New nuclear power stations in the UK can no longer compete with windfarms on price, according to the boss of a German energy company’s green power arm. Hans Bunting, the chief operating officer of renewables at Innogy SE, part of the company that owns the UK energy supplier npower, said offshore windfarms had become mainstream and were destined to become even cheaper because of new, bigger turbines. Asked whether nuclear groups that want to build new reactors in the UK could compete with windfarms on cost, even when their intermittency was taken into account, Bunting replied: “Obviously they can’t.” His comments came after MPs criticised the £30bn cost to consumers for EDF Energy’s Hinkley Point C nuclear power station, and said ministers should revisit the case for new nuclear before proceeding with more projects. “What we see now [with prices] is with today’s technology. It’s not about tomorrow’s technology, which is about [to come in] 2025, 2027, when Hinkley will most likely come to the grid … and then it [windfarms] will be even cheaper.” However, EDF argued that nuclear was also on a path to lower costs. “EDF Energy’s follow-on nuclear projects at Sizewell and Bradwell will remain competitive with other low-carbon options and we are confident they can be developed at a significantly lower price than Hinkley Point C.” Bunting rejected the idea that the subsidy costs of paying for clean power should be shifted off energy bills and into general taxation, as British Gas’s boss has argued for. Such a change would make the cost of clean power less transparent and deter households and businesses from taking steps to save energy, he said. “If part of the energy [costs] is tax-financed it will become completely intransparent,” he said.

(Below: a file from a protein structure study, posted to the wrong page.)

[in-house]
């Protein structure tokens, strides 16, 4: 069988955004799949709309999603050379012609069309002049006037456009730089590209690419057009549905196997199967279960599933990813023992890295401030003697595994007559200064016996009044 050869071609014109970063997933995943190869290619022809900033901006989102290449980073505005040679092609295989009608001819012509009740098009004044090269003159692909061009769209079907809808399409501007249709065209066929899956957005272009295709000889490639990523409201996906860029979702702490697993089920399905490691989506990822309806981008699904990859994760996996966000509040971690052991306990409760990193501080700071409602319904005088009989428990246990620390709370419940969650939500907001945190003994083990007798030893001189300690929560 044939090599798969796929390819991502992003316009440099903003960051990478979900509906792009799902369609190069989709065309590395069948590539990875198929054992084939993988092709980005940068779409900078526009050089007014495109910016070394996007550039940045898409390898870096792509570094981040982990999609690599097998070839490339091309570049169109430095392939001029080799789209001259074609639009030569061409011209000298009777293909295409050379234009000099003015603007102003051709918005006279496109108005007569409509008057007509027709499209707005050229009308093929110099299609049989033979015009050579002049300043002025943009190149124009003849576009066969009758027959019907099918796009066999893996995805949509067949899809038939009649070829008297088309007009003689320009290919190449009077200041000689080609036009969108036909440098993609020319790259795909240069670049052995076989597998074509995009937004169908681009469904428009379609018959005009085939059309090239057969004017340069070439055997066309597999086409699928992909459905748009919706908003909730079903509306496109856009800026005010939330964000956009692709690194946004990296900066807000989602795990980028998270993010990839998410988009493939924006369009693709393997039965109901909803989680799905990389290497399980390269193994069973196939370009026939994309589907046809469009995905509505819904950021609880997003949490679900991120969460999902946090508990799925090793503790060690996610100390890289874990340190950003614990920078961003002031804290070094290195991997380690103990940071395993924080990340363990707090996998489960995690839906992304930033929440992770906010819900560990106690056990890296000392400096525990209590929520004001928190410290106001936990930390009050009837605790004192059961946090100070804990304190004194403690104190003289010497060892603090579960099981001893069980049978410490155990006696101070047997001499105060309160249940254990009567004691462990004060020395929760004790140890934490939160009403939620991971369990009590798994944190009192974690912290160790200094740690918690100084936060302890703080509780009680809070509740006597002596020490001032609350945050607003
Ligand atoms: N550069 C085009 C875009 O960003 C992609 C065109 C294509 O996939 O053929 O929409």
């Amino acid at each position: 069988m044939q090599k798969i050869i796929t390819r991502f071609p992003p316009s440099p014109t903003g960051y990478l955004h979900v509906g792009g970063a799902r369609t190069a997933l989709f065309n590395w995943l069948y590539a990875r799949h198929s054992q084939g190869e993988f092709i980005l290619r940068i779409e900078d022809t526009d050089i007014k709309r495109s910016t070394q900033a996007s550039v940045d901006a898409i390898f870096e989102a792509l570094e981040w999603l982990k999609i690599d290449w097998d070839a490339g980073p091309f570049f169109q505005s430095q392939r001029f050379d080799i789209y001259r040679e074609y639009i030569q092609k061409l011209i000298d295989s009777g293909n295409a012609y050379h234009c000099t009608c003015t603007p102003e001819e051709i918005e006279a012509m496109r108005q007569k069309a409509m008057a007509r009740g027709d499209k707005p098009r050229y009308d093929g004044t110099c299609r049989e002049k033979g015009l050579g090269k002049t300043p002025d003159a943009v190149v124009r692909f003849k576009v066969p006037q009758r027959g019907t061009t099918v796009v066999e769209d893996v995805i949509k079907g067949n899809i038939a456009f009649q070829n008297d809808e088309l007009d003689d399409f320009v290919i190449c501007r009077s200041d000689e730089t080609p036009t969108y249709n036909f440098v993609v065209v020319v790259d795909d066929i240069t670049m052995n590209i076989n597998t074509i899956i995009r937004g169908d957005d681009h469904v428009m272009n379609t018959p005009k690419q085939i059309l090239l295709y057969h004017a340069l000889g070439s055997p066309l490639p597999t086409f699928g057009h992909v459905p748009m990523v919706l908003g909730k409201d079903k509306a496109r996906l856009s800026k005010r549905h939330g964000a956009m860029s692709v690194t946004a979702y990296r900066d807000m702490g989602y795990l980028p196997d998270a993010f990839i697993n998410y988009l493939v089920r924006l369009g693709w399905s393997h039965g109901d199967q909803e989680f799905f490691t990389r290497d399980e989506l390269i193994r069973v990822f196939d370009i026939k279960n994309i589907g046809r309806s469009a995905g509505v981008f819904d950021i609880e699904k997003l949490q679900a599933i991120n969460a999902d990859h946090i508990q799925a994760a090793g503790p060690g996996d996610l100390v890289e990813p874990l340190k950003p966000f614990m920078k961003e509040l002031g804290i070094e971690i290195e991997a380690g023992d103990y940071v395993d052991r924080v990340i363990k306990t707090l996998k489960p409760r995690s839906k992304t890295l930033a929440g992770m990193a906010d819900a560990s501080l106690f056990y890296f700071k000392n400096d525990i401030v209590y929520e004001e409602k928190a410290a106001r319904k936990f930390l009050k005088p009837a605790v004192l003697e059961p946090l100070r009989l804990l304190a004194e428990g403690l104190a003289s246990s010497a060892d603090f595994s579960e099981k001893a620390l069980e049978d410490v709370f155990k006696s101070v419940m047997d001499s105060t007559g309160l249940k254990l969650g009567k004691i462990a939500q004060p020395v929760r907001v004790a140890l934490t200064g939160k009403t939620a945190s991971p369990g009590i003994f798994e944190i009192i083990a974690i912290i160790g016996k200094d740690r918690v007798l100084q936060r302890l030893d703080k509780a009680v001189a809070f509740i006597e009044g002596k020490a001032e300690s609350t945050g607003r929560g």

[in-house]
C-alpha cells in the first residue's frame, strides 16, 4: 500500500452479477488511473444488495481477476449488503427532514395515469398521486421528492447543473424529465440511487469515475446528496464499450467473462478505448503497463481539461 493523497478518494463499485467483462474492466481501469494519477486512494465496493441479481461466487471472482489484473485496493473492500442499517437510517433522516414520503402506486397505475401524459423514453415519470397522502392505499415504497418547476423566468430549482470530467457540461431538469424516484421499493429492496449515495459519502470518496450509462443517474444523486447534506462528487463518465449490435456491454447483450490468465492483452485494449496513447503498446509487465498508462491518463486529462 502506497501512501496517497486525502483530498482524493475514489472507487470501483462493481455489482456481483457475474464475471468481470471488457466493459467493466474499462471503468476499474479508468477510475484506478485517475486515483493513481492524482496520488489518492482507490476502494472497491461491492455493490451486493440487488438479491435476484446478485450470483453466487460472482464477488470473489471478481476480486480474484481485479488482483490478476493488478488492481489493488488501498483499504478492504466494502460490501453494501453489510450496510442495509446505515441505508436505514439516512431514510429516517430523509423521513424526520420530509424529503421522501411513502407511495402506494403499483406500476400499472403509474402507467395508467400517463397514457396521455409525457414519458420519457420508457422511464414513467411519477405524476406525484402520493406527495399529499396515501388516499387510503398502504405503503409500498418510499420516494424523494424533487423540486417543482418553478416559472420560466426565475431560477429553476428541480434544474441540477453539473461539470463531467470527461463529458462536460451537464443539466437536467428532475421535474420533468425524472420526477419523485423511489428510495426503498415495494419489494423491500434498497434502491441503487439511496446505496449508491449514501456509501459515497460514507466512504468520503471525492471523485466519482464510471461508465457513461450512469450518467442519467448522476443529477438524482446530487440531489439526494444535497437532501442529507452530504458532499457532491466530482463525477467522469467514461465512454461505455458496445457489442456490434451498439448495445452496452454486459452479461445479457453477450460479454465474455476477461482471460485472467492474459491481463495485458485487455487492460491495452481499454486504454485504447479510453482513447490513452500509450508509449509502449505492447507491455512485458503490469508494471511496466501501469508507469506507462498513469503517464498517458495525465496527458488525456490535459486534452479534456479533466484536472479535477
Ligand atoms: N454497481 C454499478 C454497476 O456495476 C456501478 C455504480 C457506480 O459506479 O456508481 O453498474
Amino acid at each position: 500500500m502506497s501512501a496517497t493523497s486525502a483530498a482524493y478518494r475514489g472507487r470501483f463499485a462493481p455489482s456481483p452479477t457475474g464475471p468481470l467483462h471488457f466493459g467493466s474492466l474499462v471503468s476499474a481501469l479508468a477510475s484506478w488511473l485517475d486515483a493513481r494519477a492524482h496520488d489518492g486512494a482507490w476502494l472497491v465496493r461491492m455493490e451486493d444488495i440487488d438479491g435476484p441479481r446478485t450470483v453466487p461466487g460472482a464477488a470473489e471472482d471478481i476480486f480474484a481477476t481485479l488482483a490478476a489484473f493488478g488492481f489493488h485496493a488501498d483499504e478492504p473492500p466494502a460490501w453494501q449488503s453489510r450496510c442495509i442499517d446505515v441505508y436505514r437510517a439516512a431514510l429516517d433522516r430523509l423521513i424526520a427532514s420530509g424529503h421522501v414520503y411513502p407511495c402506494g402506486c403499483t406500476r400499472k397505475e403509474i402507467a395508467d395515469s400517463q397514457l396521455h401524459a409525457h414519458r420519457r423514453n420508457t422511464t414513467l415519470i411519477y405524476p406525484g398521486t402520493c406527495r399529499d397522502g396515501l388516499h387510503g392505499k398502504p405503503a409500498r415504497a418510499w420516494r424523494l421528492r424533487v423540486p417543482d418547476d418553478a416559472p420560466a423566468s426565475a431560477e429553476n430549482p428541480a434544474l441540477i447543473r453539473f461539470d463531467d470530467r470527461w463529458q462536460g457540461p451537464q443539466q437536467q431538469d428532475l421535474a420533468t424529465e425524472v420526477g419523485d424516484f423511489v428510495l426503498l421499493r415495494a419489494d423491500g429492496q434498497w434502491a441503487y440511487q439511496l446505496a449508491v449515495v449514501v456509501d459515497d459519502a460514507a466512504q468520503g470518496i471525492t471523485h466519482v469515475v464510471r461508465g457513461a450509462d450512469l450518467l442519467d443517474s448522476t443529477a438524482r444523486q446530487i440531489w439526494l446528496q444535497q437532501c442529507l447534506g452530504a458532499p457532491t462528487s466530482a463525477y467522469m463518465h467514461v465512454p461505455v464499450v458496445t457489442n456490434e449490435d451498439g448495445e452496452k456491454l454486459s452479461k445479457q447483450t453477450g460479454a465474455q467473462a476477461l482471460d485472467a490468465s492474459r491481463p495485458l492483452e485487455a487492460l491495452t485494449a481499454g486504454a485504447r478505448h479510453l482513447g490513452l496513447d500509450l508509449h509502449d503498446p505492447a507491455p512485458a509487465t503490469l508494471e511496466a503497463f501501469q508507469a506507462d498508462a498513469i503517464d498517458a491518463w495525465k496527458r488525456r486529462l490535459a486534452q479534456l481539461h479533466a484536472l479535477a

Guardian 22nd Nov 2017 read more »
In one of the fastest and most astonishing turnarounds in the history of energy, building and running new renewable energy is now cheaper than just running existing coal and nuclear plants in many areas. A widely-used yearly benchmarking study — the Levelized Cost of Energy Analysis (LCOE) from the financial firm Lazard Ltd. — reached this stunning conclusion: In many regions “the full-lifecycle costs of building and operating renewables-based projects have dropped below the operating costs alone of conventional generation technologies such as coal or nuclear.” Lazard notes that in North America, the cost for utility scale solar and wind power dropped 6 percent last year, while the price for coal remained flat and the cost of nuclear soared. “The estimated levelized cost of energy for nuclear generation increased ~35 percent versus prior estimates, reflecting increased capital costs at various nuclear facilities currently in development,” the analysis found. Indeed, as Lazard shows, while solar and wind have dropped dramatically in price since 2009, nuclear power has simply priced itself out of the market for new power.
Think Progress 20th Nov 2017 read more »